‘London brings out a madness in me,’ she says.

She’s eyeliner-theatrical, tights from last week, teeth brushed vigorously. Bracelets alongside bracelets alongside bracelets.

He doesn’t mind the madness, and when it flies in at the window, he helps it nest and when it’s calm, he helps it sleep. He’s only known 1am chips doused in salt and the way she makes him laugh and the ease at which she puts him and blue mornings nosing at the skylight while the neighbours make their beds, their breakfasts, their lives.

‘What do people see in brunch?’ He asks. ‘Why not just breakfast? Why not just lunch?’

He’s seven-years-abroad, he’s gum in his pockets. His voice is soft and his teeth, white by nature. He favours a tropical shirt.

She replies:

‘Brunch is for those who missed breakfast but love eggs.’

They share a love of filling their bellies. Tonight, it isn’t the subtlety of whitefish or the herbal tang of the Holy Land and it isn’t 2 for 1 at the pub either. Tonight, it is hamburgers, straight from the stall, taste the smoke, washed down with beer. Tonight, it is: sitting on what you can eating as much as you can while steadily slurping from beer cans.

They sit on a cart. Produce-free.

She swings her legs, finds it hard to stop.

They share a love of jokes.

‘What do you call an Icelandic pig?’

Checks her teeth are slaw-free, checks with him, he nods.

‘Pjork.’

‘Awful,’ she says, shaking her head. Laughing. ‘Awful. I love you.’

She does. She loves him pushing his bike so they can walk together in the rain. She loves his hand on hers when he delivers the awful, awful punchlines. She loves the copper of his skin, a new penny she would keep. He is the gentlest of men in the loudest of shirts – she loves his love of palm trees. Of toucans. Toucans mate for life. He told her that.

Little crescendos from passers-by keep them entertained –

Jen’s on here, Sarah’s on here, I can’t find any woman who – oh Christ, ANGE is on here!

Do you remember when we –

Can I just stop you there? No.

They stay later than they should, later than she’d planned.

‘I should go,’ she says, at half past ten.

They talk about the Americas – he’s been and she’s curious – they talk about wet jungle leaves and they talk about the money that they don’t have and then they buy a round at a themed cocktail bar and the bartender gives them the full-lipped smiles you extend to those who are young and floppy arms around each other drunk with it all – ‘Merry,’ she says, ‘just a bit merry’ – and they sit with a cushion between them. The cushion would be hot pink in the light but it’s dark now and they’re the only ones in this Himalayan lean-to in Zone 2.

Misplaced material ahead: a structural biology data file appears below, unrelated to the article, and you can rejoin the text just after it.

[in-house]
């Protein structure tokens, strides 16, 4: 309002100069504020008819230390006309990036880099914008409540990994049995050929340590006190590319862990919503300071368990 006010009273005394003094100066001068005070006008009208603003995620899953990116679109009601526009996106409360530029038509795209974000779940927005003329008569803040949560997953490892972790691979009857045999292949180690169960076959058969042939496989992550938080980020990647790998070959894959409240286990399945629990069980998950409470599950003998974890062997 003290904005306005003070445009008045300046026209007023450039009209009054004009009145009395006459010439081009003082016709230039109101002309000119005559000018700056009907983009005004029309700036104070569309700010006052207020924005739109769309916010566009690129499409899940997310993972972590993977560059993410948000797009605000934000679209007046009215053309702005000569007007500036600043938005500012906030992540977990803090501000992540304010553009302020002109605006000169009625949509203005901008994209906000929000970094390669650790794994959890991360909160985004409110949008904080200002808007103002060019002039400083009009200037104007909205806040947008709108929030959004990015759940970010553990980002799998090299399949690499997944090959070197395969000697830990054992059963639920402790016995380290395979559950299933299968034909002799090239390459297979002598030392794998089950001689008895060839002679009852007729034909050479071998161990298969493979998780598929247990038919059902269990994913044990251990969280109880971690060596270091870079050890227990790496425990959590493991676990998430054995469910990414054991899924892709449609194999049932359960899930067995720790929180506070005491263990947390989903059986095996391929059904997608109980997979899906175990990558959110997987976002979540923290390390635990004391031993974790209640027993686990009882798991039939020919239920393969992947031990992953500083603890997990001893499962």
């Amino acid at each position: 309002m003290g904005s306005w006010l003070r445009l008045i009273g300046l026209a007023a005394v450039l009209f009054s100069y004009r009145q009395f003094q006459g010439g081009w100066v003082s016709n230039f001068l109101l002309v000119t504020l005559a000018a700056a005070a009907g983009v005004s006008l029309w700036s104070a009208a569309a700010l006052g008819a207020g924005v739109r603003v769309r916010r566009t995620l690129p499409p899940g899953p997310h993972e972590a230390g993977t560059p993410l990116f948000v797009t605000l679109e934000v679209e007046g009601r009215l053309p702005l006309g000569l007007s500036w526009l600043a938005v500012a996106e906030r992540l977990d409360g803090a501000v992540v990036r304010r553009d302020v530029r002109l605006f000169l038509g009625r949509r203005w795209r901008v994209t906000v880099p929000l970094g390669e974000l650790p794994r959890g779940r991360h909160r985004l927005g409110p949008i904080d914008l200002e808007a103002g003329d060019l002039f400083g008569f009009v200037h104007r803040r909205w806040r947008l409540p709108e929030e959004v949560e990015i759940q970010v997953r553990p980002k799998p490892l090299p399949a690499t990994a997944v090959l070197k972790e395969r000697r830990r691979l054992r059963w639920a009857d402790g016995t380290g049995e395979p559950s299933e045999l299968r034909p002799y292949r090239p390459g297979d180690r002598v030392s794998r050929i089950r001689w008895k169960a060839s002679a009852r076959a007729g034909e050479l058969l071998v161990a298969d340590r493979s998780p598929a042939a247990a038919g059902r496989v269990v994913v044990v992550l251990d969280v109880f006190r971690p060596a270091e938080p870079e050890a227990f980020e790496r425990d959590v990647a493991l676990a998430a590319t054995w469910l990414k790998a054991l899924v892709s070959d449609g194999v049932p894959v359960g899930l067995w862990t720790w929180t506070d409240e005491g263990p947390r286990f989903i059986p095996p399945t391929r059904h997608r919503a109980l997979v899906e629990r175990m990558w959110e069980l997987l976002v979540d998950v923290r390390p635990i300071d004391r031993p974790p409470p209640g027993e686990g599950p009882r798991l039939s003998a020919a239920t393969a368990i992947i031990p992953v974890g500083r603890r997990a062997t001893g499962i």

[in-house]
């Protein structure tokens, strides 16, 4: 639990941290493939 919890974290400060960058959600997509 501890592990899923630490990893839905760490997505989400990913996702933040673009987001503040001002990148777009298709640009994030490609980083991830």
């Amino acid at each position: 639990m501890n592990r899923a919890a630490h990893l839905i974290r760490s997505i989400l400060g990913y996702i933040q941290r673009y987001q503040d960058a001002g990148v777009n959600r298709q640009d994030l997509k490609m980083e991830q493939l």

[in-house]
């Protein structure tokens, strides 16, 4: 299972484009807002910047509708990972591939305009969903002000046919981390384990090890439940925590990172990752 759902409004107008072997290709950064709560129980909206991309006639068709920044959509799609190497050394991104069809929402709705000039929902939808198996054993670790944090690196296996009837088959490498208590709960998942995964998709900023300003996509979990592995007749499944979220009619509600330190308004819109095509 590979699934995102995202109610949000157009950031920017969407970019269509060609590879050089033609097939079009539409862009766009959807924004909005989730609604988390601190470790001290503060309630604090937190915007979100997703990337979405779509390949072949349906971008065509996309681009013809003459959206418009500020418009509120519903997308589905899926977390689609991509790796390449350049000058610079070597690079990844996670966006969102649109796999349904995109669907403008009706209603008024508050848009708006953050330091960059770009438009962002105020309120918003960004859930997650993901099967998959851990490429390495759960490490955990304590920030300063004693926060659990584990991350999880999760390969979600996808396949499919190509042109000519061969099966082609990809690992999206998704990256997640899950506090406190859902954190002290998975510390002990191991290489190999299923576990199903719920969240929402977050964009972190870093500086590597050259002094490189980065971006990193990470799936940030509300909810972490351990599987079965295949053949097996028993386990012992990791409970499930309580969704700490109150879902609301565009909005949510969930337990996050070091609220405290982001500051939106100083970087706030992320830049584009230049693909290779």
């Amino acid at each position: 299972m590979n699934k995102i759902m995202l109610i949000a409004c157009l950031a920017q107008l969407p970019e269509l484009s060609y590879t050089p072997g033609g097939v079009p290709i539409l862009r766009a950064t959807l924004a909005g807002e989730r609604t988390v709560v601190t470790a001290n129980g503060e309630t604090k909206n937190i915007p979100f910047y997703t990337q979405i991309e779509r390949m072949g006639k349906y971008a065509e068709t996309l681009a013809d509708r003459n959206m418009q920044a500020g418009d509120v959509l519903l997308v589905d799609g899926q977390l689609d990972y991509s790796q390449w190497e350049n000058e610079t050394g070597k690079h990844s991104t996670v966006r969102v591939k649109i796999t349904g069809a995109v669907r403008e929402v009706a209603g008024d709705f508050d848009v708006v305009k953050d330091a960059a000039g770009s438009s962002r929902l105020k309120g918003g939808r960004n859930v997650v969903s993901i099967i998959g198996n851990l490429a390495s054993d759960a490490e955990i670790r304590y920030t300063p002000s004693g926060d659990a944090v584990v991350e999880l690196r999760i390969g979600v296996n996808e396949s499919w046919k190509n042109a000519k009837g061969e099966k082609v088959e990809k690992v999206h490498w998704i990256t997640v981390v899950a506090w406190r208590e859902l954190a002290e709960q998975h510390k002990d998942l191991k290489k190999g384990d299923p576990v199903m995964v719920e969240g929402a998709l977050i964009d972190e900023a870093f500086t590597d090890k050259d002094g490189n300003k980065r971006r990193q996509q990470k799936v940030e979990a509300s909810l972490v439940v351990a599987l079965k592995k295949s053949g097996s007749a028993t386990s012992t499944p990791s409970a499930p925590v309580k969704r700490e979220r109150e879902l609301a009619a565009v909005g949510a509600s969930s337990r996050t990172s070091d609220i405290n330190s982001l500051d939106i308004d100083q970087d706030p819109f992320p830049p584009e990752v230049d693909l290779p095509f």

‘I should go,’ she says, at ten past eleven.

They sip their citric drinks.

‘We should dance,’ she says, at quarter to twelve.

The DJ slows things down a notch and they look at each other in wide-eyed horror mirth and they cover their mouths and they wobble, giggle, squeal, burst. It’s the end of the night, the rubbish bags are piled up and their smell is in the damp air and a rumba takes place just in front of them. There is a woman and there is a man. The woman struggles to see through her black mascara stalks and the man is losing his hair and his rhythm as he rubs against her and mouths wetly in her ear I’m sorry I’m sorry I’m sorry and maybe the BeeGees go some way to mending what is broken between them but that isn’t clear.

They watch each other watching the couple and she considers taking his hand.

He reaches for his phone.

He disappears for a minute or two, and when he comes back, she asks:

‘Hannah?’

And he says:

‘Yeah.’

To which she says:

‘So, are you…?’

And he confirms:

‘Yeah, I am, mate, I am. I should go.’

It’s twelve o’clock and she’s missed her train.

 

By Charlotte Newman

Short Story Competition | Prize-Giving Ceremony

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On Tuesday 28th March 2016 The London Magazine awarded the winners of the Short Story Competition 2016 during a drinks reception on the House of Commons Terrace. The prizes were presented by the guest of honour, Stanley Johnson, who praised the pleasantly unique and vastly contrasting stories. Judge Erica Wagner was also in attendance.

We would like to thank all applicants to the Short Story Competition 2016. The quality of work we received was remarkably high and entries were read with avidity and enjoyment by judges and The London Magazine staff alike. We look forward to holding the competition  again in 2017.

The winners are as follows:

First place: The Match Factory by Emma Hughes

Second place: I Have Called You By Your Name by Anne O’Brien

Third place: The Ideal Husband Exhibition by Dan Powell

All photos by William Reeve


Below is a speech given by Grey Gowrie on the night of the Tuesday 28th March

Thank you all for coming to The London Magazine’s Short Story Prize-Giving at the House of Commons. It has been a sombre week at Westminster. We mourn, and honour, the dead and the afflicted and pray for them.

The TLM is a cultural, not a political magazine but we are absolute that parliamentary democracy is good for culture. At its most basic level it is simply the ability of a large and registered electorate to dispose of one government and choose another. As Keats might have said, negative capability. We should not make many higher claims than this but when we look at other events this week, in Russia, these negative claims race towards the positive dial.